When it comes to riding fast and for long periods of time, most people only think of suspension and engine tuning but forget the very basics like proper bar and control positioning. Maybe that brand-new quad you just picked up comes with what is considered the hot ticket in handlebar options, but the settings from the factory might not be in the optimal position for you. I recently met up with Cole Townsend and Chris Avery from Fasst Company at one of our local tracks to discuss this topic. I figured that if I had any questions on this subject, who better to ask than the guys who make one of if not the best bar in the ATV industry.
What’s The Proper Bar For You?
The above photos show the...
The above photos show the right and wrong ways to position your handlebar and controls. In the middle you can see that the rider’s wrist position, grip and reach for the levers is at a natural and comfortable angle, while the others show the bar swept too far forward or back putting an extreme angle on the wrist as well as improperly positioned levers preventing a comfortable riding experience.
This question gets asked a lot, but nobody has ever really given a definitive answer. According to Cole and Chris, the key component to making the proper handlebar selection is paying attention to your outside arm extension as well as the inside mobility while you’re turning. “The rider’s outside arm when turning full lock should not be overly or fully extended. A fully extended arm reduces the control of the machine and quickly fatigues the rider, which can lead to injury. At the same time when turning full lock, the rider’s inside arm should be able to move freely.”
With this information, finding the correct height bar will be much easier. What you’re looking for is a bar that lets you push in a semi-downward motion allowing you to be in the most powerful position on the ATV. Having too tall of a bar can fatigue your shoulders and upper back, while too low of a bar fatigues your lower back. Most shops or mail-order stores don’t like to send out bars and have them come back, so often the best thing to do is find someone who might have a similar machine and see what bar they’re running so you can feel the difference yourself.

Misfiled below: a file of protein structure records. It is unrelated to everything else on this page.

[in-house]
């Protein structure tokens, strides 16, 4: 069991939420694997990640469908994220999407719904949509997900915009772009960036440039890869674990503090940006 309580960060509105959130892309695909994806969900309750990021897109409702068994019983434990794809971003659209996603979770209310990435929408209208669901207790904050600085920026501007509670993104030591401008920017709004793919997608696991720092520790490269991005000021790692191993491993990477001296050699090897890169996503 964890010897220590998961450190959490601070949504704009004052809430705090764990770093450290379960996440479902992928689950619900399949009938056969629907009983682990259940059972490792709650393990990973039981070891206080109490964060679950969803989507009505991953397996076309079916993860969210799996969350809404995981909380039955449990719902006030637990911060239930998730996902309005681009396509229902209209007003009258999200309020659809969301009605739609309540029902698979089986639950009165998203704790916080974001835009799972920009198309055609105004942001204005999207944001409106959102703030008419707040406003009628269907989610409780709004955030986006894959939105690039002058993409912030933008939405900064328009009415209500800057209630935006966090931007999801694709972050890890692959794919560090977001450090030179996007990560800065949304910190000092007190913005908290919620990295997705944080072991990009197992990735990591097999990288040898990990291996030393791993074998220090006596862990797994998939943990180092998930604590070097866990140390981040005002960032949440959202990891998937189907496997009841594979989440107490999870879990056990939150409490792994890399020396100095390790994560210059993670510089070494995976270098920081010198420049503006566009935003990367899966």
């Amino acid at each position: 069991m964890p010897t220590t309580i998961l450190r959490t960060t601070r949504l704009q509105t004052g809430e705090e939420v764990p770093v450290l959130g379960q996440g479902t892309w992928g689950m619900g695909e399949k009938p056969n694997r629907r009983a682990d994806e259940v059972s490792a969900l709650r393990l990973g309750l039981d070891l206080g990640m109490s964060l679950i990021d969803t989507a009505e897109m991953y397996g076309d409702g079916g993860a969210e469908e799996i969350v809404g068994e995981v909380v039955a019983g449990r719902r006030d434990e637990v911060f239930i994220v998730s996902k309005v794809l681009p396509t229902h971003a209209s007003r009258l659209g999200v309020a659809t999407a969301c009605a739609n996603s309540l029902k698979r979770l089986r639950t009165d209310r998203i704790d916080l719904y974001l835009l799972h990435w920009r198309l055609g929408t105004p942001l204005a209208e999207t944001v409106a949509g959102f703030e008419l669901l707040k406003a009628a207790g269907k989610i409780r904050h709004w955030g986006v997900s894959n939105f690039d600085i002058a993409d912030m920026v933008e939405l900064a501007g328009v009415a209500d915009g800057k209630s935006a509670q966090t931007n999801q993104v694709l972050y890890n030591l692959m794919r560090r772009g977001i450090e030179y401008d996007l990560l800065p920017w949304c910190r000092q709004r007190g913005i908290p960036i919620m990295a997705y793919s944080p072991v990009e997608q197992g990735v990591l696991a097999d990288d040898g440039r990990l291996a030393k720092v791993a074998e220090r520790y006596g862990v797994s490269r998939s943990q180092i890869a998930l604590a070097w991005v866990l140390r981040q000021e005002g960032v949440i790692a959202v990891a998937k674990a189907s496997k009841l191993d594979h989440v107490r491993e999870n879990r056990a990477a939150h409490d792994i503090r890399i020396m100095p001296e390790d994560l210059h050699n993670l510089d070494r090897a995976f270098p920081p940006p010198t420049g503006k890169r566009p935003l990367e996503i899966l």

Clamp In And Go Right?
You just walked into your garage with your brand-new bar and now it’s time to clamp them on and hit the trail, right? Wrong. Making sure your bar is on or close to the same plane as your steering stem ensures that proper balance is attained and allows the rider to fully maneuver the ATV properly. According to the guys at Fasst, “If you run the bars too far forward, you can throw off the balance of the quad which leaves you overly extending your outside arm. If you have the bars rolled too far back, then the you end up feeling very cramped and bunched up on the quad, potentially putting you too far over the rear end.” Being too cramped while you’re riding is definitely not a good thing and could potentially lead to serious injury from a lack of control of your machine.
So now you’ve got the right bar and it is clamped into the steering stem right, so everything must be good to go, right? Wrong again. A few other adjustments still need to be made before you’re ready to ride.
Proper Positioning: Where Controls Need To Be
In my years of riding I’ve seen some crazy control positions, and some have just made me plain scared for the riders. To properly control your machine, increase ride longevity and decrease lap times, you must have your clutch, brake and throttle controls in the proper positions. “If you’ve ever looked down the start line of the pro class at any race, you would see that all of their controls are very similar in their setup. This is because it’s efficient and allows them to perform at their maximum potential.”
Barring any range-of-motion issues you may have, your levers should generally be in line with your arms while you’re sitting down. You also need to make sure they’re at the proper reach for your hand. It should never be a struggle to reach any of your controls because you should be comfortable enough reaching for them without having to think about it. For the throttle it all depends on what kind you use. If you ride a thumb throttle, you’ll want the lever range to move in a natural motion, which is usually slightly down. If you’re running a twist, you need to make sure you don’t have to roll your wrist back under the bar for full throttle.
Now that you’ve finally set up your new bar or even your existing one properly and your controls are dialed, put some fresh grips on that thing and get outside and ride. See if you can notice how much of a difference, if any, there is between your old setup versus the new one. We think you’ll feel a difference and like it. ATVR